Endowing the Arts

Do you know how to talk about endowments?

Here are a few facts to help you brush up your endowment IQ.

An endowment is not just a pot of money set aside for use however an organization chooses. Your total endowment number typically is made up of individual funds established by donors who, in some instances, restrict the use of the income for specific purposes. Those restrictions include named funds to support educational activities, artistic programs, or leadership positions in the organization. Our favorite endowed funds are the ones that are unrestricted, giving the management and board discretion to use the funds where needed most.

However, it’s important to understand that endowment funds come in threes. There are:

  1. True endowments where a donor has specified that the gift be held in perpetuity and invested with only a portion of the income available for expenditure.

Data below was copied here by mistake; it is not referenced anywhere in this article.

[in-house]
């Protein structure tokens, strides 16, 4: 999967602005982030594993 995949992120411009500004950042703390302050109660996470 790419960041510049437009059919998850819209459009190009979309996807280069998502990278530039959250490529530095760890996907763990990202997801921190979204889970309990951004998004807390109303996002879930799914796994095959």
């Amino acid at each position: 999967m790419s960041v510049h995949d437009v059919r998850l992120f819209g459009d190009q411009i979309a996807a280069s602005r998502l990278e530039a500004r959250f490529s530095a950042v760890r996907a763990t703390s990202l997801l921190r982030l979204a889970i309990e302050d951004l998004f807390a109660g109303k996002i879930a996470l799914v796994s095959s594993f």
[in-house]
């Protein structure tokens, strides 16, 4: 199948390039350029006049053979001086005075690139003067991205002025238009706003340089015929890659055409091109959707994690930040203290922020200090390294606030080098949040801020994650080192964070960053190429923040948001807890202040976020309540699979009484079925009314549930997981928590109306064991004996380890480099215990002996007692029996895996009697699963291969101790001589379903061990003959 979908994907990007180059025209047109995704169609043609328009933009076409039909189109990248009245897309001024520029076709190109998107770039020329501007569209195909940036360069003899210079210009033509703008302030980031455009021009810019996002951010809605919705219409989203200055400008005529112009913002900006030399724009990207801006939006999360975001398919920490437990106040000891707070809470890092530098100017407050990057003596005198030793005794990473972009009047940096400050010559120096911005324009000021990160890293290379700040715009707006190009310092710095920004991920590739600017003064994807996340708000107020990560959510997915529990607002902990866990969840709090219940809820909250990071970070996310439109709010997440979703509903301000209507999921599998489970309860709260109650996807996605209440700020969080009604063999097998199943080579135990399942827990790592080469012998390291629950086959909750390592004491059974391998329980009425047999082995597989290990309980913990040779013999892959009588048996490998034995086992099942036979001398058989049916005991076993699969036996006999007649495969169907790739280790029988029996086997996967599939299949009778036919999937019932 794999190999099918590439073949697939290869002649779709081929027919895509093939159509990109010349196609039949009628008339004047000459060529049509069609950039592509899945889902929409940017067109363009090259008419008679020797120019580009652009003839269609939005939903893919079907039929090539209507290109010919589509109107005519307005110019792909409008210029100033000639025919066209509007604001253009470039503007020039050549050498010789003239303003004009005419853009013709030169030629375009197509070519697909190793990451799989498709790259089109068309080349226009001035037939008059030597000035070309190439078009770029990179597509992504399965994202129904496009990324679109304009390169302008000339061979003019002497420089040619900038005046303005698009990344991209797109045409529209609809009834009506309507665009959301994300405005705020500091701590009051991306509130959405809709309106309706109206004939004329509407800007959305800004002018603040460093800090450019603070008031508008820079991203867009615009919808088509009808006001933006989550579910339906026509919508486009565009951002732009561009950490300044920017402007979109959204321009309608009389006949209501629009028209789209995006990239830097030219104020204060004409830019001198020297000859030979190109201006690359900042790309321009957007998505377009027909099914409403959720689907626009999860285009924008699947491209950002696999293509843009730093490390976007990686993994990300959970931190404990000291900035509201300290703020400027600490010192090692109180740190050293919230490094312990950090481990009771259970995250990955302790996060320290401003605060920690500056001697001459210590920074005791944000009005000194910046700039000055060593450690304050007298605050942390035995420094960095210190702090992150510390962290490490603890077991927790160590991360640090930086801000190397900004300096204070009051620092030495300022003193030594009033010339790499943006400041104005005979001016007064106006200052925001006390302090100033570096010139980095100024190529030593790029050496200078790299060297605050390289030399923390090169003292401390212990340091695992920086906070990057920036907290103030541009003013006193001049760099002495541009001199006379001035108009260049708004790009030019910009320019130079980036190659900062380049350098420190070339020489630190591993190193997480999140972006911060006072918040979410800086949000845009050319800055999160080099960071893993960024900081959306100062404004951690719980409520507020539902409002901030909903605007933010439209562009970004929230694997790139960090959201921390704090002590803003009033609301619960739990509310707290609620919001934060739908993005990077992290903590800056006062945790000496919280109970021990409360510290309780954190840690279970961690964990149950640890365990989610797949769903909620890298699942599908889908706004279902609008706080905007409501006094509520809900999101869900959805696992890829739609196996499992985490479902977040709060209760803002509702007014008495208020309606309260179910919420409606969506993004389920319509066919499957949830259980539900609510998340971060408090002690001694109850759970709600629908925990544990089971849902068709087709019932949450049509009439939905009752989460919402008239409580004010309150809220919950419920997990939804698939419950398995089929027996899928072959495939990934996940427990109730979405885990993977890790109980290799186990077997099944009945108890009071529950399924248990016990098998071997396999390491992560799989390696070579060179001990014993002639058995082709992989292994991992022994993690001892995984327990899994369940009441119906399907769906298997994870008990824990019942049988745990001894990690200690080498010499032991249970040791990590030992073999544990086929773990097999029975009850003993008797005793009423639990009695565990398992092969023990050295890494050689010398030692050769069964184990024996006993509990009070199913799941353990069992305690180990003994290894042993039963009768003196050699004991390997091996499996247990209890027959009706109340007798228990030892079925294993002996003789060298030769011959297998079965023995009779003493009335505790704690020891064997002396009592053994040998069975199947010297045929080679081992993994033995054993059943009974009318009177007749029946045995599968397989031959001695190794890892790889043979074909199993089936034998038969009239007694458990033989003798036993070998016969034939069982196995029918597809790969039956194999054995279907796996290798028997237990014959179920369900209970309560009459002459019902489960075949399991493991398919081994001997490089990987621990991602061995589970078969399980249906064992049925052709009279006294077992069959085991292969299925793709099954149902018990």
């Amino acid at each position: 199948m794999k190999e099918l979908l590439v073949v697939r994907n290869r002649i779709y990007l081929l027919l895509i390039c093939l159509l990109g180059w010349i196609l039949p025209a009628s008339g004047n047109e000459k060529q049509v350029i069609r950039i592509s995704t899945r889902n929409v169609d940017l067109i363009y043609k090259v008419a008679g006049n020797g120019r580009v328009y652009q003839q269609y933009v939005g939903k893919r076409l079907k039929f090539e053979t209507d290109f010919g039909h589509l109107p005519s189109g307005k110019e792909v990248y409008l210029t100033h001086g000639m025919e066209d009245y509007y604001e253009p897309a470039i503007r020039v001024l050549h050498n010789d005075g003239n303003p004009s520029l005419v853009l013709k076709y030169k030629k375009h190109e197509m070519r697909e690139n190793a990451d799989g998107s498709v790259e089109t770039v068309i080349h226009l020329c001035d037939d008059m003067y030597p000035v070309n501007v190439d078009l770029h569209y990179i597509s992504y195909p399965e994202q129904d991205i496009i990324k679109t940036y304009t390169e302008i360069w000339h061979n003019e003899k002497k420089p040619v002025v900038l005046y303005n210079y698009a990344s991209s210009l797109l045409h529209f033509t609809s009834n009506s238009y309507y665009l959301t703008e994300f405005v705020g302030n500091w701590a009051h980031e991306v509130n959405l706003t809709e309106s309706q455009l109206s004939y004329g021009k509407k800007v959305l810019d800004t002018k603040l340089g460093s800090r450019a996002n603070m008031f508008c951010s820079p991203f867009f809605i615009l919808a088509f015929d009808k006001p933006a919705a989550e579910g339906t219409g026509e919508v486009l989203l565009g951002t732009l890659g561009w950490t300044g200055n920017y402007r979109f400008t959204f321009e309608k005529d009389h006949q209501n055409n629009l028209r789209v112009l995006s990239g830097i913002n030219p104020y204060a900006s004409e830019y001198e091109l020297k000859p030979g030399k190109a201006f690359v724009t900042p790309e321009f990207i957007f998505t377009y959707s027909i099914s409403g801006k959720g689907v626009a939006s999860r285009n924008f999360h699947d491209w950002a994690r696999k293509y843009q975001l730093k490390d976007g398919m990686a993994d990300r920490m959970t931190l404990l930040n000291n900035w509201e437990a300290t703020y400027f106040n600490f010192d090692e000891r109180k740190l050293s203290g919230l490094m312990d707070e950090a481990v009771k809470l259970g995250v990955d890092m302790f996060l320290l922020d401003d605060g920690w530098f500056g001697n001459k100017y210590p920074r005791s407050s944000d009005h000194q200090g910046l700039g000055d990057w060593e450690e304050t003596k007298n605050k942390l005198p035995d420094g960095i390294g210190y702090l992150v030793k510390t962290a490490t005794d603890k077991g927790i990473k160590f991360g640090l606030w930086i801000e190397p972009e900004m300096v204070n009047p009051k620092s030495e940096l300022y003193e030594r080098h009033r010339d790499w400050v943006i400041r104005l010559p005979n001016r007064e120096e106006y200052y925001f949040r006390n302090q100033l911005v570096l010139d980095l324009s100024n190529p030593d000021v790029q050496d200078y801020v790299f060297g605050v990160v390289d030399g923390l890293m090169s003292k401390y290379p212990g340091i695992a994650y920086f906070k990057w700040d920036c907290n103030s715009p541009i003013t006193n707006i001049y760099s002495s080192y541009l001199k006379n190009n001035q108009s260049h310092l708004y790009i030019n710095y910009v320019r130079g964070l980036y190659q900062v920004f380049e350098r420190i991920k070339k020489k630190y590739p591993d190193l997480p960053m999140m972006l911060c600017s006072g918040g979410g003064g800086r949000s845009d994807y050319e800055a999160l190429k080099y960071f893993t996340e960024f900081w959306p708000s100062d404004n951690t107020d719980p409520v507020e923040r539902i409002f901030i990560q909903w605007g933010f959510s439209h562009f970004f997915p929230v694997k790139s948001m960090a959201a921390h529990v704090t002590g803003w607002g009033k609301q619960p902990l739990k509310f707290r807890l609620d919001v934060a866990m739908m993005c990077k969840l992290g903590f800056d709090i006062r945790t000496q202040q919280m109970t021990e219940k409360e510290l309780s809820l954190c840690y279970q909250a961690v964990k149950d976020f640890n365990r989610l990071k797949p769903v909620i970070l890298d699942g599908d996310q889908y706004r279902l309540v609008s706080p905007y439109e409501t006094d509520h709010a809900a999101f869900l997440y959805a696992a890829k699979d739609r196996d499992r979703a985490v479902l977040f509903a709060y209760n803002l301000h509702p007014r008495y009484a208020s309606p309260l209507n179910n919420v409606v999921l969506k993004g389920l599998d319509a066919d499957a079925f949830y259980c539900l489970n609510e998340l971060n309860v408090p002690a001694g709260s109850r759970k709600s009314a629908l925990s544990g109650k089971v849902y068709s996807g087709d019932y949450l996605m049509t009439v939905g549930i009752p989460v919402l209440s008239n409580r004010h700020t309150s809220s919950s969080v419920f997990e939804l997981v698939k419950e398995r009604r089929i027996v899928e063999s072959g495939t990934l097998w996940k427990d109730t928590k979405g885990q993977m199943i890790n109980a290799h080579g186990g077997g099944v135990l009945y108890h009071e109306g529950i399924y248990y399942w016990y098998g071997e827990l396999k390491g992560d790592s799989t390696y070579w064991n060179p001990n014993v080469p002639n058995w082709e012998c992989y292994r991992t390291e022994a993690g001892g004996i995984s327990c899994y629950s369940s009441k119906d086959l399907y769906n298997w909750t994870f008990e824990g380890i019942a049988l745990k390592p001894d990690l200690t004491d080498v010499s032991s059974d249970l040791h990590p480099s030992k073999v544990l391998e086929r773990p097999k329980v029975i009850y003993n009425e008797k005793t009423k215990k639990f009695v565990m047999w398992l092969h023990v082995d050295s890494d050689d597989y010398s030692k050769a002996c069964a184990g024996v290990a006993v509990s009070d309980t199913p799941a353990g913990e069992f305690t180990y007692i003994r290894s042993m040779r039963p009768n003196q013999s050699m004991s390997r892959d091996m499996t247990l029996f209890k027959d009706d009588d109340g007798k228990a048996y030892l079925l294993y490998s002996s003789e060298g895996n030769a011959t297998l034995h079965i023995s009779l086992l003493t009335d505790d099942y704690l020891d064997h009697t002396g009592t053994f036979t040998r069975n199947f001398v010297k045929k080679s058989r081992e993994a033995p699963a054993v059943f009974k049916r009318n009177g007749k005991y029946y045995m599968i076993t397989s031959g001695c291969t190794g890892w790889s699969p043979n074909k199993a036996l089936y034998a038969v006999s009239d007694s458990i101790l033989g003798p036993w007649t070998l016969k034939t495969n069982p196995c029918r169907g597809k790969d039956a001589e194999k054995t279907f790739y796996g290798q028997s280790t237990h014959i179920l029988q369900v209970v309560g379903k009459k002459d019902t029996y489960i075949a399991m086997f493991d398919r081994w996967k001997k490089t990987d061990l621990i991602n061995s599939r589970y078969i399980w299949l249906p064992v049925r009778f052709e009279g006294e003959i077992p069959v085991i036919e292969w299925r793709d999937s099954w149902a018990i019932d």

2. Term endowments are just like true endowments, except the donor establishes them for a term of years after which the fund is no longer endowed.
  3. Quasi-endowments where the board has decided that unrestricted gifts or surplus revenue be treated as endowment but has reserved the right to change that restriction. These are often funds from estate gifts or surplus funds at the end of a good year.

All three can be unrestricted or restricted.

Organizations have a responsibility to invest their endowments mindful of both the present and the future.

Generally, they invest in stocks, bonds, and other vehicles to seek a long-term return in the range of 7% to 8%. This will maintain the endowment’s purchasing power for the future while providing for current spending. Spending policies vary by institutions, but a common starting point is 4% to 5% based on the income received on endowment investments.

A conservative approach to endowment spending can be prudent in volatile markets. However, failing to draw funds from a healthy endowment can do a disservice to the people and programs who benefit from your mission.